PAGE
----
Good comment NJSki. So if you are limiting yourself to areas that have greater than 2K vertical that take you to the summit in a single ride, the only choices for you are Jay, Smugglers', Stowe, Cannon, Wildcat, Le Massif, Mt. St. Anne and Mont Tremblant. Not sure about Whiteface or Gore. Stratton (gondola) and Mad River (single) are close to 2K, but not quite.
  • edited August 15

    .

    Good comment NJSki. So if you are limiting yourself to areas that have greater than 2K vertical that take you to the summit in a single ride, the only choices for you are Jay, Smugglers', Stowe, Cannon, Wildcat, Le Massif, Mt. St. Anne and Mont Tremblant. Not sure about Whiteface or Gore. Stratton (gondola) and Mad River (single) are close to 2K, but not quite.

    No, I am not limiting myself to 2K vertical/one lift areas, although that would be nice. I would say any ski area with a vertical drop of 1,200 ft+. If I were to choose between a day on Snowdon, or a day at Windham, I would choose Windham. It beats Snowdon in every way possible except for length of season, and is 2 hours closer to home. Perhaps Bromley is a better comparison to Snowdon? Would you prefer to spend a day lapping Bromley or lapping Snowdon? Bromley didn't make your list, but Killington did, but what you are saying is limit yourself to a Bromley sized pod in Killington to make it enjoyable. If I go to Sugarbush, I don't feel the need to stay on the Super Bravo/Gadd Peak pod (equivalent to Snowdon)to make my day enjoyable.
  • As someone who was ALL about WV in the SJ1.0 days, learned to snowboard, introduced a lot of friends to the sport, and fell in love with riding there I get it. Like others have said, it's just a bit outclassed. The High Country pod is fun, but 85% of the time a total wind swept nightmare and when you realize that it used to be classic tight trails it's infuriating. Back then the parks were also a major part of the resort and bringing in crowds with big events and a great park, that is not going on today.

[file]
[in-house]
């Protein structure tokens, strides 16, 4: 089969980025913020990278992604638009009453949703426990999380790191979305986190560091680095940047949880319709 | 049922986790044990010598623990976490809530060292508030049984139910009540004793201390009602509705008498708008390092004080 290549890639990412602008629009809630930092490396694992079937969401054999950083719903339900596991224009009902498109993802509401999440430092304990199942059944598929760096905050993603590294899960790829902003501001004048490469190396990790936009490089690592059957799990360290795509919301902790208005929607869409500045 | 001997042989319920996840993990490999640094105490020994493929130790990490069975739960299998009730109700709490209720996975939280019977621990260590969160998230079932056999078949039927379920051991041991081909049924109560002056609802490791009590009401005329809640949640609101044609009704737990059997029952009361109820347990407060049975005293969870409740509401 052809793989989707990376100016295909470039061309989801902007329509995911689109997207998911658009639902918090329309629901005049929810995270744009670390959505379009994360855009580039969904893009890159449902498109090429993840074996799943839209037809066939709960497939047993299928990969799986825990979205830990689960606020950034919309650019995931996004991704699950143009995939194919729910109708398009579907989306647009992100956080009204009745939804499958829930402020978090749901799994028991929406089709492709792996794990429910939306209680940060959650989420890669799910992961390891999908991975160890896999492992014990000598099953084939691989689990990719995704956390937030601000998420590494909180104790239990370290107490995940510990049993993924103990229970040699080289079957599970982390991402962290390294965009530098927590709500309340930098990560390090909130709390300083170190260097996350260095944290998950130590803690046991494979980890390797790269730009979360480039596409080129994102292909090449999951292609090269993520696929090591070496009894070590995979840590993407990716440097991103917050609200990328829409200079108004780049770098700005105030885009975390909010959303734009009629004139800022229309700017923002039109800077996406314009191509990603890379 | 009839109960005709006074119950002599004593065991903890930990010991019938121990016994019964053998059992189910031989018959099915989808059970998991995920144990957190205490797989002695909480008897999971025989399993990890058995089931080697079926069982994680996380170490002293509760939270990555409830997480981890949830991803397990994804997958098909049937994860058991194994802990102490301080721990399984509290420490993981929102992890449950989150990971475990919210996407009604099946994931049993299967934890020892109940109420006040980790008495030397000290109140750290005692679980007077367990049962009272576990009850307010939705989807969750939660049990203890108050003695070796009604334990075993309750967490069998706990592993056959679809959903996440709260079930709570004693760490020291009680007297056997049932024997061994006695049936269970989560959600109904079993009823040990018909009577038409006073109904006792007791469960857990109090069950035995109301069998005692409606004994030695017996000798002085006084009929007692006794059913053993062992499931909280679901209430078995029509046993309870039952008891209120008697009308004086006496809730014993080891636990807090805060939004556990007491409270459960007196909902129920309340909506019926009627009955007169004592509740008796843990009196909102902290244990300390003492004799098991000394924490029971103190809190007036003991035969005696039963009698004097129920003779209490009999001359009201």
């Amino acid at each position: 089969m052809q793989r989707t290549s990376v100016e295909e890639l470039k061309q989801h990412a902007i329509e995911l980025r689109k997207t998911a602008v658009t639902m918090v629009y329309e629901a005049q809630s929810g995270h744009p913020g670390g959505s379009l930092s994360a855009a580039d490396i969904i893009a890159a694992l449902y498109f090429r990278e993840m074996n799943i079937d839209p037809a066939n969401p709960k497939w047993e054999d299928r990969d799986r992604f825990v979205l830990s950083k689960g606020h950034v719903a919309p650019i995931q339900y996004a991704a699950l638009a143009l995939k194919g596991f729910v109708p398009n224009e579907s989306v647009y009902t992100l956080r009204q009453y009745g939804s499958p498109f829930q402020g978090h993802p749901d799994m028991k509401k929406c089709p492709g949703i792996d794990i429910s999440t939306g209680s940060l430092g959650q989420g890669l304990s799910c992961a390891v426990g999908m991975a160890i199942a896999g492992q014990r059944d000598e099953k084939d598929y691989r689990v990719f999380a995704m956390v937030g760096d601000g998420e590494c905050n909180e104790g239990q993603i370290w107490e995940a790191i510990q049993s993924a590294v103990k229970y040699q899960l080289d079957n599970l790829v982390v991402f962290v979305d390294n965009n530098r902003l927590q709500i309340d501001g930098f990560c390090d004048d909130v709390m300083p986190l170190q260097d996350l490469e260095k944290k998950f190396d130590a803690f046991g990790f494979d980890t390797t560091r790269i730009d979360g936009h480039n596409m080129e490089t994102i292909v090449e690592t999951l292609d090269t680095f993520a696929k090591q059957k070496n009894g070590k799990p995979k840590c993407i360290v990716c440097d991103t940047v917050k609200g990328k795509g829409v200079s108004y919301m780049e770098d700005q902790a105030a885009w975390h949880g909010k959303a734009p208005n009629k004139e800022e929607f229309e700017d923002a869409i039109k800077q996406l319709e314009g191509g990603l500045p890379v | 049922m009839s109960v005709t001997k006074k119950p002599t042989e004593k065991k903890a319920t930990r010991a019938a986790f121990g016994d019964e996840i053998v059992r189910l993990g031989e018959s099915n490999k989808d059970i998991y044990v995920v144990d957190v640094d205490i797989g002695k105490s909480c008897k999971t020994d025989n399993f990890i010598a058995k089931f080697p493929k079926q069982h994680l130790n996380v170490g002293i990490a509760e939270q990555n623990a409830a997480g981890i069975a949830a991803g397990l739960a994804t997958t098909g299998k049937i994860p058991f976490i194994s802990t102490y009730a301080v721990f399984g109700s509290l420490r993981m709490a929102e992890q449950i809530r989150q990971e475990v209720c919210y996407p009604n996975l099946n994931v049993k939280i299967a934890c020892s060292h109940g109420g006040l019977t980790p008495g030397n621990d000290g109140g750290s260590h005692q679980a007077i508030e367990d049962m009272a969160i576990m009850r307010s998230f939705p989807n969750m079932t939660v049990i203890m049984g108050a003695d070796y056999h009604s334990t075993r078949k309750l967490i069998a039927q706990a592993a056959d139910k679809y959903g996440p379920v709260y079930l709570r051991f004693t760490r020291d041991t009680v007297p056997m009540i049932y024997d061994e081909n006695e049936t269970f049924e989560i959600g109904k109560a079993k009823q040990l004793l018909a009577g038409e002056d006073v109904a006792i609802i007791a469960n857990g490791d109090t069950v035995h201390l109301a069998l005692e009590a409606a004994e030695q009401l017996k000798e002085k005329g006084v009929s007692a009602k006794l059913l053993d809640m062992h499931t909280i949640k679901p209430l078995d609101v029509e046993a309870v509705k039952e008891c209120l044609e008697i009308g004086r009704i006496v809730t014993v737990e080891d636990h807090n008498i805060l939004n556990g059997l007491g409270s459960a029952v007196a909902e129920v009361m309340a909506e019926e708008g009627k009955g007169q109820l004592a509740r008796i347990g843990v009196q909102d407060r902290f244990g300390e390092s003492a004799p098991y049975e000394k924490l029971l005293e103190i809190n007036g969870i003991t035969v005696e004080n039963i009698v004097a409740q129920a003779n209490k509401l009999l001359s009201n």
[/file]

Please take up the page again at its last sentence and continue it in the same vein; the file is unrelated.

In the 17 years since I first went to WV barely anything has changed. NO NEW LIFTS. 17 YEARS! And it is not as though when I showed up as a kid back then all the lifts were shiny and new. They were already aging a bit back then except for Quadzilla and White Peaks. And as a snowboarder losing the double for a T Bar is a loss. Green Peak was needed just to stay somewhat relevant. I would say Burke and Pico are in a very similar situation being just a bit outclassed.

    The sad part is back in say 04/05 Waterville was right there with Loon. If Green Peak was built then around the time of South Peak at Loon they could be installing a gondola to the summit from Town Square right now instead of moving the world's slowest triple(unless the thinking here was always "we'll get ten years out of World Cup and that's enough time to do the gondola and then the triple is just insurance").
  • When the lifts are running, all trails are open and and are fu lly covered side-to-side and top-to-bottom, they're all good.